Discounts available for early bookings on “2020” CDAO courses

Controlled drugs spilled on desk

 

Sancus have started scheduling their CDAO training dates for the spring of 2020 and have announced discounts for early bookings on the Liverpool two day course and London two day and London one day refresher courses. We’ve made it easy to obtain your discounts by simply cutting and pasting the discounts code at the checkouts when booking your course. And the good news is that they can be used on all your places.

The codes are 

  • Liverpool CDAO Course – SaveJan2020
  • London CDAO Courses – SaveMarch2020

For more information and to book your place follow this link CDAO Courses 2020

 

 

 

 

New Course Discount

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Vehicle Digital Forensics

 

Sancus has partnered with Vehicle Forensics’ expert Noel Lowdon to deliver the Vehicle Digital Forensics Masterclass.

Vehicle Digital Forensics

Introductory Offer

As part of our introductory offer

Entering the voucher code

 

VDF10
will save you 10% at the checkout
on or before the 27th April 2018.

 

 http://www.sancussolutions.co.uk/vehicle-digital-forensics/

 

 

 

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Specialist Investigators Required

Sancus Solutions are looking for specialist investigators with a background in mental health.
Our team, which investigates NHS England  independent homicides and serious incidents investigations, is expanding. 
We are looking for Investigators and clinicians with experience in the mental health sector.
To register your interest and for further information contact us at enquiries@sancussolutions.co.uk

Disclosure of Unused Material – The Game

Our Investigation Skills Trainer, Kylie Wilson, who is also an experienced mentor for trainee investigators shares her thoughts on the current issues around disclosure of unused material. Kylie’s experiences focus on Police Officers, but this applies equally to anyone who investigates and prosecutes Criminal Offences.

 

disclosure and the court

< Pt.1 – A cause for Training  |  < Pt.2 – CPIA and Workload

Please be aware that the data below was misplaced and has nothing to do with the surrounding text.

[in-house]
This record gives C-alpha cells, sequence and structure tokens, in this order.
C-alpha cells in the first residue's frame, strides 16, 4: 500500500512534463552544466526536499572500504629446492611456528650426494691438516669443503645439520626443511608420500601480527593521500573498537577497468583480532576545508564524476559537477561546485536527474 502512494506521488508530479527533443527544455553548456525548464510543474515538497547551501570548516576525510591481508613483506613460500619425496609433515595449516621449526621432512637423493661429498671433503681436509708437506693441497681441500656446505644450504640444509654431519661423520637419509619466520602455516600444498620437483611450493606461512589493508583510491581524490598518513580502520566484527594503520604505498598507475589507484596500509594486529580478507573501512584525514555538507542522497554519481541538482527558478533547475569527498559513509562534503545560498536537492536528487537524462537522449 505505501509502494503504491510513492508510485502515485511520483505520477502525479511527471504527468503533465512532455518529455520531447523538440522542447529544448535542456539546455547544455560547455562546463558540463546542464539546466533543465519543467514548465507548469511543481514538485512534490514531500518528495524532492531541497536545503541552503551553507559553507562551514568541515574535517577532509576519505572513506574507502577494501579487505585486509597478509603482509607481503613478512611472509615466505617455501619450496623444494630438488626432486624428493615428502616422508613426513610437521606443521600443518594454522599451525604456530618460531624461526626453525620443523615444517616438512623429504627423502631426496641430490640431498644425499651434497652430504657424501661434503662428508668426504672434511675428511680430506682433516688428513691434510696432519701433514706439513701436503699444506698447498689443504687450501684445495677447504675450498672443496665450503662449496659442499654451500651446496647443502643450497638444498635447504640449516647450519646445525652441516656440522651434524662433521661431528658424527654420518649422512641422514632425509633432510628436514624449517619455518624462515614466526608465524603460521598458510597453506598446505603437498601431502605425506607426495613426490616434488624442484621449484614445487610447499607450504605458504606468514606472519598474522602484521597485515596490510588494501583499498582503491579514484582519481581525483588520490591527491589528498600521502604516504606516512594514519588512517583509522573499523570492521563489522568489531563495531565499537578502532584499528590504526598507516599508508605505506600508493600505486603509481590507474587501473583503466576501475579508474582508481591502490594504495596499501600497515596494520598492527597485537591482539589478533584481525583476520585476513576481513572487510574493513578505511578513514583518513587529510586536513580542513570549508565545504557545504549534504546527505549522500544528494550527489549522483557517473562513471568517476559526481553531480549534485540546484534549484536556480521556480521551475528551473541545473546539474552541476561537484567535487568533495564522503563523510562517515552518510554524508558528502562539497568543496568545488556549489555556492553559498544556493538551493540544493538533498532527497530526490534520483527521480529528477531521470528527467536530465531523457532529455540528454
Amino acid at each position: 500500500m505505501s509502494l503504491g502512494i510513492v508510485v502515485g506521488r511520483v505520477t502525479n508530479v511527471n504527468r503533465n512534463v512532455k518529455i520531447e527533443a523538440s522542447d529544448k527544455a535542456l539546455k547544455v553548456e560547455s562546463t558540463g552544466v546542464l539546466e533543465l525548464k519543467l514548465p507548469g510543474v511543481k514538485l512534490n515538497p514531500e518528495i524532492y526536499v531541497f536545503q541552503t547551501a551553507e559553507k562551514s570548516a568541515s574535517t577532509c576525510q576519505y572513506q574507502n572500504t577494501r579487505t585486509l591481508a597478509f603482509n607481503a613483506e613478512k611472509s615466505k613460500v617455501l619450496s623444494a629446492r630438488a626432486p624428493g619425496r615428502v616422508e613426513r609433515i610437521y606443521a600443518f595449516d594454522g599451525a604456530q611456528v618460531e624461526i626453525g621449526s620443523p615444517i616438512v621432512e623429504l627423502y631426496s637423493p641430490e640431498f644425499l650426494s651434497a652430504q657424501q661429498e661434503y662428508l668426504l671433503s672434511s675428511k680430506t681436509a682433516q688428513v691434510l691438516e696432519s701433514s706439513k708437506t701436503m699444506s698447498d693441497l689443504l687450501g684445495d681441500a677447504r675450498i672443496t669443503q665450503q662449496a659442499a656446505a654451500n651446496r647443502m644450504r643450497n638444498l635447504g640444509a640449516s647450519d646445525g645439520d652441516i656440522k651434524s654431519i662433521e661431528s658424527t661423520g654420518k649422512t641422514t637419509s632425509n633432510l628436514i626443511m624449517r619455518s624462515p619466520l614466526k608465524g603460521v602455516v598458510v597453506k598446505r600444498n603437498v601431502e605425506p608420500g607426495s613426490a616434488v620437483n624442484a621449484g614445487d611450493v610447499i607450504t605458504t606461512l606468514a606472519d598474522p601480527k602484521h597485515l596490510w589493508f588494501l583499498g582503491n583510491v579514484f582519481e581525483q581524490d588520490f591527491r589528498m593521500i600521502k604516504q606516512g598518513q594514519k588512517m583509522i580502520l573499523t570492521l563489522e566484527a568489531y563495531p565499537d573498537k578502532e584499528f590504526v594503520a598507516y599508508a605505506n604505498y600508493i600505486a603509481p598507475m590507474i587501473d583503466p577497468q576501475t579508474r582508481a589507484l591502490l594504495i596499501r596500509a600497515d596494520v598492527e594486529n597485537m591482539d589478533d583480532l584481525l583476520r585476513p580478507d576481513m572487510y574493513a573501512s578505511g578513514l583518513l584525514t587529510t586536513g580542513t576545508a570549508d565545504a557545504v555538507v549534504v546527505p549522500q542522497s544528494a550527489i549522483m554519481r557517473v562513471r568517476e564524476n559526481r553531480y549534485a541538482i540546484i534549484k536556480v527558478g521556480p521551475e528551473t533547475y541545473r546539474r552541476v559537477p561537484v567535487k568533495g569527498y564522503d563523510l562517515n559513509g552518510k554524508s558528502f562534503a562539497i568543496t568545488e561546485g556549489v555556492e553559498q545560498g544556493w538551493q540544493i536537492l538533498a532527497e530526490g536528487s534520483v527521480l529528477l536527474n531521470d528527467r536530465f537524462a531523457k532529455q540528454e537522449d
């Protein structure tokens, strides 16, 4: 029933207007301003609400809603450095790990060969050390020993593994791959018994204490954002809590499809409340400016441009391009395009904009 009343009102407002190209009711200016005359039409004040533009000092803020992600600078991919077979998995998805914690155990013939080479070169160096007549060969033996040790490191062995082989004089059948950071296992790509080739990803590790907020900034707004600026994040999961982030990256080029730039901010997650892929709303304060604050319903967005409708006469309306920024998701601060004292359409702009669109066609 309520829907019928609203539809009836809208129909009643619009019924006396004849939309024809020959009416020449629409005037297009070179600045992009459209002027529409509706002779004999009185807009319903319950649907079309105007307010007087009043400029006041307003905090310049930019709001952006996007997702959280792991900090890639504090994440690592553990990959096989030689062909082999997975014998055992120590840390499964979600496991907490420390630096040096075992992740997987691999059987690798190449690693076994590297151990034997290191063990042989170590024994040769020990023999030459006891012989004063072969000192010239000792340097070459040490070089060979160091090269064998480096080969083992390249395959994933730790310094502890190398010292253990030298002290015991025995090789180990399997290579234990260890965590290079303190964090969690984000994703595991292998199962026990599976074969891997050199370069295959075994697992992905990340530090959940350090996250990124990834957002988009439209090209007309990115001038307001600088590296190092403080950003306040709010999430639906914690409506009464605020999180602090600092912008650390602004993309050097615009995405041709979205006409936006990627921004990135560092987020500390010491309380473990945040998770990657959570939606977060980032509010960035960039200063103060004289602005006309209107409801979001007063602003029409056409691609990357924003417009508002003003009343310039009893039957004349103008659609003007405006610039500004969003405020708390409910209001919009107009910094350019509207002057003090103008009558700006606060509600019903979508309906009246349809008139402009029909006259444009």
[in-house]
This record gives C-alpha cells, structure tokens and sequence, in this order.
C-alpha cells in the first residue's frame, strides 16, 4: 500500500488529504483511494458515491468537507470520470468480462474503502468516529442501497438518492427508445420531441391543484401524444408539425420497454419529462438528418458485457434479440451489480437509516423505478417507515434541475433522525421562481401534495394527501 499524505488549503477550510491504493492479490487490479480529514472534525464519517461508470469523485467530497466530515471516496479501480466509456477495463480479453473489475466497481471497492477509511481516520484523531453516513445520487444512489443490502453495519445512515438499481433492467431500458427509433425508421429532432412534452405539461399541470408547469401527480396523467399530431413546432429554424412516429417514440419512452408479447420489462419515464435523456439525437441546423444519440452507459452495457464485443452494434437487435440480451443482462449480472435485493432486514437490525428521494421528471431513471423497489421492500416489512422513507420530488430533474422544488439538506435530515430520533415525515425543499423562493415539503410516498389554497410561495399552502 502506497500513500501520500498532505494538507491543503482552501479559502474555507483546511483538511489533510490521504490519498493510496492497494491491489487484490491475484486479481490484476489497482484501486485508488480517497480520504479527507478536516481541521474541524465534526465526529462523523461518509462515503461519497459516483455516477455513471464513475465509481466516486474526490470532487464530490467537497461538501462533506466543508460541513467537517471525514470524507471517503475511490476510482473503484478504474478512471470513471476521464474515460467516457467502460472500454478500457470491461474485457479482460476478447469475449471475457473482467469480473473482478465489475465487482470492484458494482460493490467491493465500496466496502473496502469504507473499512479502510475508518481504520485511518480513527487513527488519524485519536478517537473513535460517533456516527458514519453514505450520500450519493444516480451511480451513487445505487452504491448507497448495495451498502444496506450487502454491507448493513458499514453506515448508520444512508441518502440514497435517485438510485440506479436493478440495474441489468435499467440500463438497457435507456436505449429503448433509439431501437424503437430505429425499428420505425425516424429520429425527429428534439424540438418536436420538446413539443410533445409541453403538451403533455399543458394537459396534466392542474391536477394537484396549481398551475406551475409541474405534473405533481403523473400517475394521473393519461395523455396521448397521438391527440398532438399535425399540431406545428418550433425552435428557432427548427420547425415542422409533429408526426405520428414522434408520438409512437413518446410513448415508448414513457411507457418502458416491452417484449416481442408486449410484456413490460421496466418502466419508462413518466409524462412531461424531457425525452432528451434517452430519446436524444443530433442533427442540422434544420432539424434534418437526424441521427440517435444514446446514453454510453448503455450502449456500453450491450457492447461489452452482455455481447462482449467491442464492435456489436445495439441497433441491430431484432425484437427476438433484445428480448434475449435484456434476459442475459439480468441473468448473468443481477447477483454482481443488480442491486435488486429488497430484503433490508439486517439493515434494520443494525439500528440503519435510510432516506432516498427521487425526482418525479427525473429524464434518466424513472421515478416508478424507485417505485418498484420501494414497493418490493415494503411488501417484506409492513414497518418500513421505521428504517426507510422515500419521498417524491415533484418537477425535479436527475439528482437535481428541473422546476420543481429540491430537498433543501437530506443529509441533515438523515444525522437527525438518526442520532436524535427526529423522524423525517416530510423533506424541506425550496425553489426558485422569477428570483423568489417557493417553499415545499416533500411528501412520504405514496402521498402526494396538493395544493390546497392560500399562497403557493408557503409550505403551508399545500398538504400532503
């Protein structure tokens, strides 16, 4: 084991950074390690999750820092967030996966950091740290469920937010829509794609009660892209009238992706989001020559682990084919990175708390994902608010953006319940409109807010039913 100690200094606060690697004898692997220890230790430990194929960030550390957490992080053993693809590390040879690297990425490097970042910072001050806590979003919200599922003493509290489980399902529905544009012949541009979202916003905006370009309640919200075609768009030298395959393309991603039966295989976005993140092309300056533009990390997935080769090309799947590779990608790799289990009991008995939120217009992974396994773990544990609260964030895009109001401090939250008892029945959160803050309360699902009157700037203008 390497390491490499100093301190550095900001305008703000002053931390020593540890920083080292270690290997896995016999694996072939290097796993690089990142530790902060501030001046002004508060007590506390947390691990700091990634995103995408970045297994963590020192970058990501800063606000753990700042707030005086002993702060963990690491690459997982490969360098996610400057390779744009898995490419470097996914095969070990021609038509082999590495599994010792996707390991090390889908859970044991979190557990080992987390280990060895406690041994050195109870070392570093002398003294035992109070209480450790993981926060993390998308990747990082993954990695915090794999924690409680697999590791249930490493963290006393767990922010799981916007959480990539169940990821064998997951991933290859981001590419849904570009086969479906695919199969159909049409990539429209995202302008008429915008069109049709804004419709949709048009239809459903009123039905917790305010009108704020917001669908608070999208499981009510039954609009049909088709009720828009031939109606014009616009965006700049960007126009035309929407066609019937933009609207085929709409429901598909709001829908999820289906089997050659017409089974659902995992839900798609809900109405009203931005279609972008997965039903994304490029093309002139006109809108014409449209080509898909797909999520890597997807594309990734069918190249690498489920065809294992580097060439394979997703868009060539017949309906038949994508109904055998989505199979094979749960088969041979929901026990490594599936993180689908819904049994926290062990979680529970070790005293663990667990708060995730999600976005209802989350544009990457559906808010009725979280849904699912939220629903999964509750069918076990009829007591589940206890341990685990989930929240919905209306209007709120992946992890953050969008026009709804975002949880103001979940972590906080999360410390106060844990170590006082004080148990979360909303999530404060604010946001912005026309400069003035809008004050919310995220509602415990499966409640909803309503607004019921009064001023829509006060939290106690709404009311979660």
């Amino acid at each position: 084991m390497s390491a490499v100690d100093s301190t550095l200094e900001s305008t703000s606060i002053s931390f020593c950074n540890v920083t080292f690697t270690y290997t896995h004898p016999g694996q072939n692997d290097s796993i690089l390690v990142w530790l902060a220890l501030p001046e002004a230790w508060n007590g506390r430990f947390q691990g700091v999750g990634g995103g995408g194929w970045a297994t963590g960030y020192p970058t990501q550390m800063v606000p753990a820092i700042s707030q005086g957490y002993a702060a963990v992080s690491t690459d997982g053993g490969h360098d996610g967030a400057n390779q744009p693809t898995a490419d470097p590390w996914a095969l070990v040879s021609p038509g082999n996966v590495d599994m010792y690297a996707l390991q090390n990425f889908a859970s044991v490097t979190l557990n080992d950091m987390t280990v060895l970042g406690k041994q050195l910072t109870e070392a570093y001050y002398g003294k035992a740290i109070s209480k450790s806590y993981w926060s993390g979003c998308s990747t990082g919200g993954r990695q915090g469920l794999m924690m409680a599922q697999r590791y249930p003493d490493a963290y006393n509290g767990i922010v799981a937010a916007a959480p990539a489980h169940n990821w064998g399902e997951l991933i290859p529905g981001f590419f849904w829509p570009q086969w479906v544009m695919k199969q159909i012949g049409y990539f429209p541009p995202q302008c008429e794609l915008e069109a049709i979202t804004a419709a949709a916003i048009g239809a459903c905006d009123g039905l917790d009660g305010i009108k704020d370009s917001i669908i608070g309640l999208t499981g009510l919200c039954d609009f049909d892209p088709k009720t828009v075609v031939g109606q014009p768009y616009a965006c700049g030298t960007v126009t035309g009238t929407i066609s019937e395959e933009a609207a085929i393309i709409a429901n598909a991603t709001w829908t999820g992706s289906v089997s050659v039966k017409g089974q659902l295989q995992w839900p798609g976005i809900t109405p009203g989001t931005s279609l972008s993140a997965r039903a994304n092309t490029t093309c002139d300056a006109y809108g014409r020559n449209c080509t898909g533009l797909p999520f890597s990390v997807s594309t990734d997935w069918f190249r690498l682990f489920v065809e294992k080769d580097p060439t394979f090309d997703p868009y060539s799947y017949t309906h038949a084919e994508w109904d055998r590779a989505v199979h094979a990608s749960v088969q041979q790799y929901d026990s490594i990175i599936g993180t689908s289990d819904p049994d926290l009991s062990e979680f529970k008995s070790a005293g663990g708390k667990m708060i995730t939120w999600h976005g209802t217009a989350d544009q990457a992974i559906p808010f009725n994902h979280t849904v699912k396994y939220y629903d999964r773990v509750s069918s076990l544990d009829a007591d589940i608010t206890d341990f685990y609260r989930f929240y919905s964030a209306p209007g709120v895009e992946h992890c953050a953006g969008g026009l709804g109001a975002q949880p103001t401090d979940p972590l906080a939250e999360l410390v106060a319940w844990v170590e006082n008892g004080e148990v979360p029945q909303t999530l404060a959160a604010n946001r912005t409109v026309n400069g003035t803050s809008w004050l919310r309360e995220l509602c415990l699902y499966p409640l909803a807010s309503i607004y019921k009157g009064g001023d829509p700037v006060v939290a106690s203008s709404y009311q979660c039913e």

Disclosure and the Court

When it comes to the theatre of court, disclosure is now the main player. There are tactics and tricks that are commonly used to discredit or undermine the prosecution, or more specifically the abilities of the Police Officers who have worked on the case.

Exhibits and witnesses used to be the biggest issues and likely source of a case failing, now these are managed more robustly and the evidence usually stands for itself in this technical age. CCTV, digital material, screen shots and the like are undeniable.

Disclosure, processes and paperwork are now the issue. For example, a drink drive case with infallible evidence from breath, urine or blood samples which absolutely shows the party to be guilty. No way of wiggling out of that one?

You would think so, but in fact the defence show a weakness in the case because a medical certificate has been requested to show that the person taking the sample was trained to do so. The defence waits for the last possible minute to request this information, knowing it takes time for their request to go via CPS to the officer and then to be actioned.

The certificate is not obtained in time and so the case fails at court due to lack of disclosure. Or alternatively, the officer receives it fairly quickly and understands what they need to do and obtains the certificate in time, so this time the defence decide that the nurse is now a vital witness and as such requires them or the scientist that examined the sample to attend court to give evidence.